March 15, 2004

March 15, 2004 | WebMemo on Federal Budget

Restoring PAYGO Would Mean Tax Increases and High Spending

Senators voted on March 10 to incorporate Pay-As-You-Go (PAYGO) rules into the FY2005 budget resolution. The House of Representatives is considering a similar PAYGO provision among its budget process options. PAYGO, which requires that any new tax cuts or mandatory spending expansions be balanced by equal tax increases or mandatory spending cuts, would do little to address federal spending while laying the groundwork for future tax increases and economic disaster. The House should steer clear of the Senate's PAYGO provision.

The Problems with PAYGO

  1. PAYGO Would Not Decrease the Growth of Federal Spending. PAYGO rules are not designed to reduce federal spending. They aren't even designed to reduce spending increases relative to the baseline. They only limit the creation of new entitlement programs above the baseline. Because lawmakers are not currently looking to create any major new entitlement programs, such as those enacted in 2002 and 2003, this new restriction would not make a big difference in the short run. In fact, mandatory spending grew faster under PAYGO rules in the 1990s than without them. Mandatory spending levels will likely look no different over the next few years with PAYGO in place.
  2. PAYGO Would Not Affect Current Entitlement Programs. The nation's financial challenges do not stem from any future entitlements that may be created. The real danger is from the current entitlement programs (which PAYGO does not affect) that are growing 7 percent per year. In short, PAYGO:

    Consider the case of the Medicare drug bill. Had PAYGO been in place in 2003, it likely would have prevented this unaffordable expansion of government. Instead, lawmakers demanded no offsets to the expensive Medicare drug benefit. The year before, they demanded no offsets to the budget-busting farm bill. Now that the spending damage has been done and the debate has turned to taxes, some of these same lawmakers have suddenly discovered budget deficits - and are calling for strict PAYGO rules that would raise taxes.
    • Would not prevent Social Security from growing 5 percent annually;
    • Would not prevent Medicare from growing 9 percent annually;
    • Would not prevent the new Medicare drug law from costing $2 trillion over the next twenty years;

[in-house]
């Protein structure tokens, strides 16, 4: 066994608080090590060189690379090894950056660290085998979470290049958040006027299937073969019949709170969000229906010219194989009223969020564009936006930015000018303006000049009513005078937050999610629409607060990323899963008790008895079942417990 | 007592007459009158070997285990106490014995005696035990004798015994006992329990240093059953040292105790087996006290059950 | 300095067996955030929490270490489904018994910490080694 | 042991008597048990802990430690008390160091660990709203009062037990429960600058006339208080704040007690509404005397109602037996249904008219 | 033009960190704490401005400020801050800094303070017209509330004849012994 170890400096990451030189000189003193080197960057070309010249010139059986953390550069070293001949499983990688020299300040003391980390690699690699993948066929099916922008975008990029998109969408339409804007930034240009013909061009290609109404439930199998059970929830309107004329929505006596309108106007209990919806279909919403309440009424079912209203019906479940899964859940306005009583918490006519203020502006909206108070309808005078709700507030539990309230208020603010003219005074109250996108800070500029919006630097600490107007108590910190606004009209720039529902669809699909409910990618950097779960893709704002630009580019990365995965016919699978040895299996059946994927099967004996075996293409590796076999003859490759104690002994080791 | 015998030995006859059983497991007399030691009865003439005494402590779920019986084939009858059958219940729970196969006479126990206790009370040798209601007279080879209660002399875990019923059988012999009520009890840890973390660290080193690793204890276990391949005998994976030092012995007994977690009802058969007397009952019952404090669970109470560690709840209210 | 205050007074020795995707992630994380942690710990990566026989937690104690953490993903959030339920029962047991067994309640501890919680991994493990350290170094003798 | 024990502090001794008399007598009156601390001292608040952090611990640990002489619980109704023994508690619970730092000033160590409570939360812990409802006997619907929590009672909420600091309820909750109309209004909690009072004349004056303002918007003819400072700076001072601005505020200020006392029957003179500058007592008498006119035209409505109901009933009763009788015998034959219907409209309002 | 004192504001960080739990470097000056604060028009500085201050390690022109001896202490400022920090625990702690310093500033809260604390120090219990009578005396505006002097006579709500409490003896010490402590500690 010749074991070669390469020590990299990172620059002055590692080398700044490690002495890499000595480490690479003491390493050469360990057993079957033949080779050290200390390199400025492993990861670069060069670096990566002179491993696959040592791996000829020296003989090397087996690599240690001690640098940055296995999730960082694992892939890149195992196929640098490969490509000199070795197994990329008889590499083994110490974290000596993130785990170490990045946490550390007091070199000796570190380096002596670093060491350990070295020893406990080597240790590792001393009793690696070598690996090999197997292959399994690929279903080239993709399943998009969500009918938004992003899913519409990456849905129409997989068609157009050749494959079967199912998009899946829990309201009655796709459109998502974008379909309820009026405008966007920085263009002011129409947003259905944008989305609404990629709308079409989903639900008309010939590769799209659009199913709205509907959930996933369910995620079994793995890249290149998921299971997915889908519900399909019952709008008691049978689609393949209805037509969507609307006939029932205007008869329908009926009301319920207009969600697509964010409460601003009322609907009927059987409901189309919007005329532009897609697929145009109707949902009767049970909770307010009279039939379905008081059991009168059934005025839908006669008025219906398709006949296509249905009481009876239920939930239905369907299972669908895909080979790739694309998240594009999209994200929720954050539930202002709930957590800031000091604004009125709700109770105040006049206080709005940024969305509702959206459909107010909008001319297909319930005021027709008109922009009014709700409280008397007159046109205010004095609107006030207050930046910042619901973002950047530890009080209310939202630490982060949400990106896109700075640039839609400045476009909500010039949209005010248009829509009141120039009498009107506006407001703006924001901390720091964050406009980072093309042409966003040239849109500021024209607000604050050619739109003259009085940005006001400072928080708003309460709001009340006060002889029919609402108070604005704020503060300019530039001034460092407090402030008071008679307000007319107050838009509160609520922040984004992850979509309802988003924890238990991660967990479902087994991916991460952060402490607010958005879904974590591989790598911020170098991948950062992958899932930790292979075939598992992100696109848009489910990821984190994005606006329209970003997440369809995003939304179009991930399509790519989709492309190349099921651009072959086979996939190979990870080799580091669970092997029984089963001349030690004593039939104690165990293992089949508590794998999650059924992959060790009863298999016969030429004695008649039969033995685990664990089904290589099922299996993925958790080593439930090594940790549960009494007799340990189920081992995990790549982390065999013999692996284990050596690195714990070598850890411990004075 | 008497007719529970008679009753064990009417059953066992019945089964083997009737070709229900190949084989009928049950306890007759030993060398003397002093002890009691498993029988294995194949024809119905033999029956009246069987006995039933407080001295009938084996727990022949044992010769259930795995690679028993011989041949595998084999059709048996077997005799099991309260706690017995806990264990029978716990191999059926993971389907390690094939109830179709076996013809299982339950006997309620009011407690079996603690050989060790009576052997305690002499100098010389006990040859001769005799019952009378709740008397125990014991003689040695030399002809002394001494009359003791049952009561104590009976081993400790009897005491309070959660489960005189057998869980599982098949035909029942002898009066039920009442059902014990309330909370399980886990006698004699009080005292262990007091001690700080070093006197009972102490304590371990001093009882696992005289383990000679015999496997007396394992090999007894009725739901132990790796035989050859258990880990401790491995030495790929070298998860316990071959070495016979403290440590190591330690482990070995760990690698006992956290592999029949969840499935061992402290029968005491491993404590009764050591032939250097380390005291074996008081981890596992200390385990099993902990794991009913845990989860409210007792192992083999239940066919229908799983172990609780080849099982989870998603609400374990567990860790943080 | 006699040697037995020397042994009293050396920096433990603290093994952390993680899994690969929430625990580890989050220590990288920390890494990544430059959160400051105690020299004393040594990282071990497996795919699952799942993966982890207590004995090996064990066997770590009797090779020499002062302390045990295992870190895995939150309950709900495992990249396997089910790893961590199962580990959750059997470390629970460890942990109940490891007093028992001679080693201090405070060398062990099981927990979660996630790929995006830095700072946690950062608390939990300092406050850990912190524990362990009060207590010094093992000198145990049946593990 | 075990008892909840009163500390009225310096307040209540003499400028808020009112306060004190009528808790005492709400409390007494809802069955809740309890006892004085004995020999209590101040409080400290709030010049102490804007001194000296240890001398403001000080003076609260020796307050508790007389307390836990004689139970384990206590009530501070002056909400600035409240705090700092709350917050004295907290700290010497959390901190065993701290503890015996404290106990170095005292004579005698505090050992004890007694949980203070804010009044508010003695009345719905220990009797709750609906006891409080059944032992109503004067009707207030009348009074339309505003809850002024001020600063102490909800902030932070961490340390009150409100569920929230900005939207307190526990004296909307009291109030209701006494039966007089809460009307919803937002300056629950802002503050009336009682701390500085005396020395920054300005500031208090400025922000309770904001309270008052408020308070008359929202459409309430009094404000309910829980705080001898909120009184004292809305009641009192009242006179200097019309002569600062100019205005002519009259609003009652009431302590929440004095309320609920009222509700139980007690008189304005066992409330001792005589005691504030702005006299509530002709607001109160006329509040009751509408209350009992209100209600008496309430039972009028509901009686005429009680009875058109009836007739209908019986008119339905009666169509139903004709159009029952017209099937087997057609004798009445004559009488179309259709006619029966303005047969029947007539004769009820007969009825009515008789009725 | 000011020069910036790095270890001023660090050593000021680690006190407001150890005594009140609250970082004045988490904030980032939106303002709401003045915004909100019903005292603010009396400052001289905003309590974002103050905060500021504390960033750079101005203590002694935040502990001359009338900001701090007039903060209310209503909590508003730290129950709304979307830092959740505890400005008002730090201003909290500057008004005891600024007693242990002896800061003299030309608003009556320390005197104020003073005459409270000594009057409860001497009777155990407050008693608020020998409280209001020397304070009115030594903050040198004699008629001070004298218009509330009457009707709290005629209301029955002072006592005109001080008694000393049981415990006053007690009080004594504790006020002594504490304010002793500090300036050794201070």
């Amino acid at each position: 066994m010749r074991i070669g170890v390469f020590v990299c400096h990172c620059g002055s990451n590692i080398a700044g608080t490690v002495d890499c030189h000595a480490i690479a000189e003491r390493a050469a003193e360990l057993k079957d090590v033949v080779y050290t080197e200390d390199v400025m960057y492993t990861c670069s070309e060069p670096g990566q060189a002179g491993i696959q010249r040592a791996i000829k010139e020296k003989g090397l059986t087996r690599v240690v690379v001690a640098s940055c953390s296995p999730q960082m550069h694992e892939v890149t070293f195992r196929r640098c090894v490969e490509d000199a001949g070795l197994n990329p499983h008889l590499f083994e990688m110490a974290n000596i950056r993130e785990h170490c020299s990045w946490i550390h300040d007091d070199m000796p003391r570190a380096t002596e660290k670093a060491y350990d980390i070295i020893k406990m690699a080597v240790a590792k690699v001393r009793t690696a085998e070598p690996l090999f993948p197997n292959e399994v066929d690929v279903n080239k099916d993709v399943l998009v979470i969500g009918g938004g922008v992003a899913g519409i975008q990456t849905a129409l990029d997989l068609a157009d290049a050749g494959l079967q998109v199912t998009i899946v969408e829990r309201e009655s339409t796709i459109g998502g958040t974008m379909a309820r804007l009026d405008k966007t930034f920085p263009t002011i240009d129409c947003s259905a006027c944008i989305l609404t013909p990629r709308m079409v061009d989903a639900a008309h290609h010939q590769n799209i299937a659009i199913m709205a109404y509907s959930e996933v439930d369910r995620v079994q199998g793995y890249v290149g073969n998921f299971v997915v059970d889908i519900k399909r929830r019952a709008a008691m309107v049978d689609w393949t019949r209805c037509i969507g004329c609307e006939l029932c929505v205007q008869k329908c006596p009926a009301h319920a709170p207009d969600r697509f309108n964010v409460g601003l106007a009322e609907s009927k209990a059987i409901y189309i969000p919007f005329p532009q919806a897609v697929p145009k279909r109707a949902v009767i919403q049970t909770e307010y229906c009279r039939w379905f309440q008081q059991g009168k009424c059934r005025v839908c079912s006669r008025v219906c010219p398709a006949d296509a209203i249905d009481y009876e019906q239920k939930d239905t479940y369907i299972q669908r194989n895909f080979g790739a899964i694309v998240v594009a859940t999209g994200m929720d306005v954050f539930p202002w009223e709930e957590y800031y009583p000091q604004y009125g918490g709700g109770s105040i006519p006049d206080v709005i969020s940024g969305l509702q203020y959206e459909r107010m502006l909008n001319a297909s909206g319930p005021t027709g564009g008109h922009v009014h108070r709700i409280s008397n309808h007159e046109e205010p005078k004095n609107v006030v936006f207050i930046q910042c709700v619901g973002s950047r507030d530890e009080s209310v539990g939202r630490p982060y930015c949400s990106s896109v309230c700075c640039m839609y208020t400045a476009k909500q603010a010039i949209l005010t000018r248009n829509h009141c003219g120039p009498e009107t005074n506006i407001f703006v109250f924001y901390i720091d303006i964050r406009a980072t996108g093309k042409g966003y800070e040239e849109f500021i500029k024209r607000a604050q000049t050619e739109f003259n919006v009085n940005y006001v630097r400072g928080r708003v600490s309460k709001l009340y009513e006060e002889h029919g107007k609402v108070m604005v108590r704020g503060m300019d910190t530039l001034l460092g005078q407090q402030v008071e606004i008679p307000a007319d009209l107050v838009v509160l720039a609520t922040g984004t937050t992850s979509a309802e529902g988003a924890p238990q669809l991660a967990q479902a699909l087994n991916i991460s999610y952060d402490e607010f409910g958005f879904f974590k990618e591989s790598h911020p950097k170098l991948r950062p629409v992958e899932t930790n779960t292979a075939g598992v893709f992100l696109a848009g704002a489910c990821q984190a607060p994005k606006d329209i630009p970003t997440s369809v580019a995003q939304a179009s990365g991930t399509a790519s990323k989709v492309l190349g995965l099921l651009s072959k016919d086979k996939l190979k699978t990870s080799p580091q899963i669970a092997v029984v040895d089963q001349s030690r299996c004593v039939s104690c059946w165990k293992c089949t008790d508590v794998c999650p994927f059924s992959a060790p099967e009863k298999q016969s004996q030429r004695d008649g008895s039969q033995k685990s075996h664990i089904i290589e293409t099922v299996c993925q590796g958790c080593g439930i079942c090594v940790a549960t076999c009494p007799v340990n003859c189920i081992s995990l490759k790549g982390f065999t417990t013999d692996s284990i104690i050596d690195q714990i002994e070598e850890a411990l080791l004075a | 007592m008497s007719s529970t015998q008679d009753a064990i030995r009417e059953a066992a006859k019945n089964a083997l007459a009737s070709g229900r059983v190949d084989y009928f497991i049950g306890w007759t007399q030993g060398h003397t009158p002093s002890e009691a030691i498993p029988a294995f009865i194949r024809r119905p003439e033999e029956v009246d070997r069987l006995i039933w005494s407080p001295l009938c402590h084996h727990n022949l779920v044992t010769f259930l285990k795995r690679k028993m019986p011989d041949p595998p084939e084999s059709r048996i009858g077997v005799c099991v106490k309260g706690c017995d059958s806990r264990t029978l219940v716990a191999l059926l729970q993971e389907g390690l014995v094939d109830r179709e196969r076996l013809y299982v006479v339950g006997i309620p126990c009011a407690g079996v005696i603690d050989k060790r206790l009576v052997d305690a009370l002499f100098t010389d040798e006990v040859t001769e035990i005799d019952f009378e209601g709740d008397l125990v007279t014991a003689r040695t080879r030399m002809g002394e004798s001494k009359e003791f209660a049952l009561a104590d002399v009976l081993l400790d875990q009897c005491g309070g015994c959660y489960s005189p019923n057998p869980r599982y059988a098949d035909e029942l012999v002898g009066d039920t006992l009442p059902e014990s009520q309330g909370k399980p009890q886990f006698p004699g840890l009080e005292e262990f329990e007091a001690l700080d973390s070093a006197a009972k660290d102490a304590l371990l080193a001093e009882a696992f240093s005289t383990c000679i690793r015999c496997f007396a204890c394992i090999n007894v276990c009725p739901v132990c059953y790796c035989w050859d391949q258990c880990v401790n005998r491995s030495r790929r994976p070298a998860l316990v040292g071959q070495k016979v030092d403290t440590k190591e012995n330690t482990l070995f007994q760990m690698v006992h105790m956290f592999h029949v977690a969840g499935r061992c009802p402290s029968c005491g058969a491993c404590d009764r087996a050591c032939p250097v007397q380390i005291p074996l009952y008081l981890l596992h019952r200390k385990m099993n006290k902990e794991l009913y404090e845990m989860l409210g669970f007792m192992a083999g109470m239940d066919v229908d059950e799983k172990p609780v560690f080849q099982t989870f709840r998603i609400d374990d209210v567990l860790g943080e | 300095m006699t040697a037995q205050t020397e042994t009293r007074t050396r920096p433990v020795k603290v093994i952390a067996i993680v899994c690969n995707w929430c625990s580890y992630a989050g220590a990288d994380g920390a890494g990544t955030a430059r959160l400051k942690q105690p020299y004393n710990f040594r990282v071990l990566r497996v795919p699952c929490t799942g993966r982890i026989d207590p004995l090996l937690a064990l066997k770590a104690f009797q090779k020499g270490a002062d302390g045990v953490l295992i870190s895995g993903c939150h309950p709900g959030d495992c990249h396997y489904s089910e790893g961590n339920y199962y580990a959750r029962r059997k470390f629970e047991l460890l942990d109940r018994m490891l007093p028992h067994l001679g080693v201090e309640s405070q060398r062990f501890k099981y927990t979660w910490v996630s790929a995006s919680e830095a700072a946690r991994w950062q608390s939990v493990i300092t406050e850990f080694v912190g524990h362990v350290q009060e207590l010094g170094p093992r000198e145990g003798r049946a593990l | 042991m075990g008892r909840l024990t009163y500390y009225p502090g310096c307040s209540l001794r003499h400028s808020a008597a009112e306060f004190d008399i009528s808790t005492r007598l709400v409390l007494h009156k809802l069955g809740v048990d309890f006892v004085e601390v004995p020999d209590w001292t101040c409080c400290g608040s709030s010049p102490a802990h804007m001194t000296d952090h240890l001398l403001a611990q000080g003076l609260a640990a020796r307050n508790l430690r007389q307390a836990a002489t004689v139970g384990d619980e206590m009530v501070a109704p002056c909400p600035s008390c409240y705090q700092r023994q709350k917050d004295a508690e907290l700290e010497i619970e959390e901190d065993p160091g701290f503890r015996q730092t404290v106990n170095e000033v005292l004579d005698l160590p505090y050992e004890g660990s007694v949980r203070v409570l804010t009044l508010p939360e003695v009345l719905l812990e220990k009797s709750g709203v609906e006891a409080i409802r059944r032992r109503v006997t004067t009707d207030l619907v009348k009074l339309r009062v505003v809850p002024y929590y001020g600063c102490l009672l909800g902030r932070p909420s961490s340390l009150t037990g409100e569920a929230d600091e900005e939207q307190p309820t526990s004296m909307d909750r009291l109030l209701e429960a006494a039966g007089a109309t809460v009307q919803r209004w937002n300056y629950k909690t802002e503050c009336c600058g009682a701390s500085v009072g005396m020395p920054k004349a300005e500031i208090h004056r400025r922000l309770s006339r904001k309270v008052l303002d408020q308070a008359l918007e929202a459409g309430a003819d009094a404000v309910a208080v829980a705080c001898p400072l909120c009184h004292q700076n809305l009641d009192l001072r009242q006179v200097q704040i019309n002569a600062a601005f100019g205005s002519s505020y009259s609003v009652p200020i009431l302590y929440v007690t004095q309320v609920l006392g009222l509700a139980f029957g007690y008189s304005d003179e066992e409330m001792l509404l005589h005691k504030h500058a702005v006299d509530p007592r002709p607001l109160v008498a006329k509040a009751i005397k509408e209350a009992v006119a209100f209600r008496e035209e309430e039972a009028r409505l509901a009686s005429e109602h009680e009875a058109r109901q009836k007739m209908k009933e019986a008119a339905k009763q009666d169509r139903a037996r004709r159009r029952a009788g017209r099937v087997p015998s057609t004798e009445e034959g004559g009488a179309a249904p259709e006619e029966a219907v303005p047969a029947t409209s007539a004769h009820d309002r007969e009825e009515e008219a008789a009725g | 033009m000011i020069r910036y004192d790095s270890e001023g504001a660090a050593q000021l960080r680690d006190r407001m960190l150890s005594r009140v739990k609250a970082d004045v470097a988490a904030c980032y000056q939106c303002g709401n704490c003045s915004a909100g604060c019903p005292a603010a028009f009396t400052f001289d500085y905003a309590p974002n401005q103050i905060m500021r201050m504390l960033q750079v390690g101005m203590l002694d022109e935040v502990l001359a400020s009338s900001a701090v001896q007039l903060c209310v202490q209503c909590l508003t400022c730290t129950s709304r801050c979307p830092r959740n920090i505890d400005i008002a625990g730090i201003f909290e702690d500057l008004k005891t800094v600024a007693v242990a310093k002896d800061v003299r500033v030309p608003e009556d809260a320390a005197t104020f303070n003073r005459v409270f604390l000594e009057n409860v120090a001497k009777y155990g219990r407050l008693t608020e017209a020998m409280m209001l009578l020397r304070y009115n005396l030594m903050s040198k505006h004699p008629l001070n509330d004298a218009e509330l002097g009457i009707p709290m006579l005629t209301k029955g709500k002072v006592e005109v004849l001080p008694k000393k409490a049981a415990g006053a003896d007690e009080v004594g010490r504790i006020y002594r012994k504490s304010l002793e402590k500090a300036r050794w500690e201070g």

• Would not prevent Medicaid from growing 7 percent annually; and
    • Would not prevent total mandatory spending from nearly doubling over the next decade.
  3. PAYGO Would Force Massive Tax Increases. While PAYGO allows current entitlement programs to grow on autopilot, it would likely lead to the expiration of the current tax cuts. Merely retaining the tax relief that Americans now enjoy would, under PAYGO, require 60 votes in the Senate and a waiver in the House. To avoid this supermajority requirement, lawmakers seeking to prevent tax increases would have to either: A) raise other taxes; or B) reduce mandatory spending by a larger amount than has ever been enacted. Option A is still a net tax increase (raising one tax to avoid raising another), and Option B is probably politically unrealistic. It is possible that the entire 2001 and 2003 tax cut packages could expire and the unadjusted Alternative Minimum Tax could raise taxes even higher for millions of households.

A Better Way

Lawmakers in the House seeking deficit reduction should instead focus on reducing spending that threatens the nation's future. Options for better budget process reforms include:

  1. Good: Exempt The 2001 And 2003 Tax Cuts From PAYGO. PAYGO was never intended to force tax increases, but rather to limit new tax cuts. Exempting the 2001 and 2003 tax cuts will protect the current policies that are benefiting families and businesses.
  2. Better: PAYGO For Mandatory Spending, Not Tax Cuts. This policy would limit the creation of new entitlements without jeopardizing the current tax cuts or any additional tax cuts that may be needed to jump-start the economy. This reform should be accompanied by reforms in current entitlement programs.
  3. Best: Mandatory Spending Caps. Discretionary spending caps, which are also being considered by lawmakers, serve as an effective tool to cut spending.[1] Extending spending caps to mandatory spending would address the real problem - the 7 percent annual growth rate in current entitlement programs - by forcing lawmakers to put all mandatory spending on the table and set priorities. Cap levels could be set by lawmakers every few years, or determined by a formula, such as inflation plus population growth.

The House's eagerness to reform the budget process is encouraging. However, PAYGO, in the form passed by the Senate, will not rein in federal spending, but will likely lead to higher taxes.

Brian Riedl is Grover M. Hermann Fellow in Federal Budgetary Affairs in the Thomas A. Roe Institute for Economic Policy Studies at The Heritage Foundation.

About the Author

Brian M. Riedl Grover Hermann Fellow in Federal Budgetary Affairs
Thomas A. Roe Institute for Economic Policy Studies

Related Issues: Federal Budget

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[1]For specific spending cut recommendations, see Brian M. Riedl, "How to Get Federal Spending Under Control' Heritage Foundation Backgrounder No. 1733, March 10, 2004, online at http://www.heritage.org/Research/Budget/bg1733.cfm.